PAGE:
It’s 26th October. Officially under two months to go until Christmas. And here I am curled up with my laptop, my elf, and my fairy lights. As someone who has been anticipating this Christmas for rather a long time, I have to say I’ve felt a pretty intense sense of combined excitement and, quite frankly, anxiety-inducing horror as I’ve felt the autumn roll on. Overhearing the odd reference to Christmas plans (or even – heaven forbid – life after Christmas!), watching the Christmas merchandise expand, and seeing the adverts get into gear has made me all too aware of the advancing creep towards my ‘busiest time of the year’, or as some have put it, my ‘first Christmas on the job’. If my PhD has taught me anything so far, it has certainly given me a small insight into the bittersweet year-round realities of Santa’s workshop. My research elf Gelf has been sharing many a stressful story about the extensive preparations taking place through the summer in the North Pole, and we have together already begun to note many parallels!
I’ve been thinking for a while about when might be the right time to launch my official ‘fieldwork’ period. Of course, working in my own culture, thinking about a tangibly familiar phenomenon I have myself grown up with (and which now surrounds me most of the time in thoughts and conversations about my research!) has made for an extremely porous kind of ‘field’, in terms of both time and space. But somehow, now that we are past the two-month mark, and now that I’ve definitely had more than one ‘Christmas promotions’ brochure drop onto my doormat, this felt like as good a moment as any to launch the online part of my project!
In many ways, it is beginning to feel a lot like Christmas… and refreshingly for me not just in my reading material, but in the world outside! Clintons is full of Christmas cards, M&S has already been decked out with sparkly trees, Elf on the Shelf memes are spreading like wildfire, and my mum has started rehearsing ‘Jingle Bells’ with the kids at school.
And yet… if I were to reveal that I’m currently listening to Michael Bublé’s Christmas album before we’ve even got to Halloween, I suspect most would be quite perplexed, and some perhaps even a little outraged. I am well aware that there’s still something quite odd, if not simply plain wrong, about the fact I am sitting here casually wearing my Christmas jumper as I write. But of course, I’m not really wearing it ‘casually’. I’m actually wearing it rather self-consciously. I’m wearing it deliberately to get myself into the right kind of mood to launch my Christmas project.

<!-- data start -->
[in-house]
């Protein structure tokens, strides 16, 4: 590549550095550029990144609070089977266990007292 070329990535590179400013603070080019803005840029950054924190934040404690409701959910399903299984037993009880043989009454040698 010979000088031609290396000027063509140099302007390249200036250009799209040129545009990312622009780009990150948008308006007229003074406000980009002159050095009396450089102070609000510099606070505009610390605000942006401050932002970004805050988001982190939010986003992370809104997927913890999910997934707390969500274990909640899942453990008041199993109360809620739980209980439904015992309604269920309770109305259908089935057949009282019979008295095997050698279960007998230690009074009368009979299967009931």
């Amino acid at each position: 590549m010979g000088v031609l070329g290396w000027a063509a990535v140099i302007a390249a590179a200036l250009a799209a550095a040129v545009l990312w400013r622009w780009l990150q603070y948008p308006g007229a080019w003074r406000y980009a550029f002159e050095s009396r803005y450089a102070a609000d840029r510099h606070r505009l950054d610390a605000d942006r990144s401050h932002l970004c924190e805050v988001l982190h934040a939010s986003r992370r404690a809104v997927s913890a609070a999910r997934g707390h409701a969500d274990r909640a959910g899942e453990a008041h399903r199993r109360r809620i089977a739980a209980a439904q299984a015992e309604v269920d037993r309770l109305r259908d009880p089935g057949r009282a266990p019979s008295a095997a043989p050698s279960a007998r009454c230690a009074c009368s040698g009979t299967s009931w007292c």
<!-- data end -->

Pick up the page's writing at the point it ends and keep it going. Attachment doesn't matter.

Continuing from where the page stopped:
This calling in of the Christmas spirit may seem a little premature according to everyone else’s calendar. But of course, it won’t be long before my research assistant Gelf and I are joined by thousands of others in Britain and indeed across the world re-telling stories, re-playing music, re-visiting Christmas markets, and re-rehearsing specific and often formulaic personal rituals in a frantic and all too familiar attempt to get in the mood. At no other time of year do we regularly see this level of collective meaning making, this level of expectant and exorbitant preparation – this level of ‘getting in the mood’.
This is precisely why Gelf and I are fascinated by this season of the year. As we prepare for and get increasingly into the spirit of our fieldwork, we want to invite you to have a think with us about what that feeling of ‘getting in the mood’ is really like. More specifically, we want to explore what it is like to get in the mood for Christmas – what kinds of things or activities it might entail, what kinds of emotions it might make us feel, and when exactly we might feel the need to do it.
If you would like to join our pre-Christmassy conversation, please do log your story and let us know what personally gets you in the mood by commenting below or messaging us on Twitter or Facebook using #TheFestiveLog.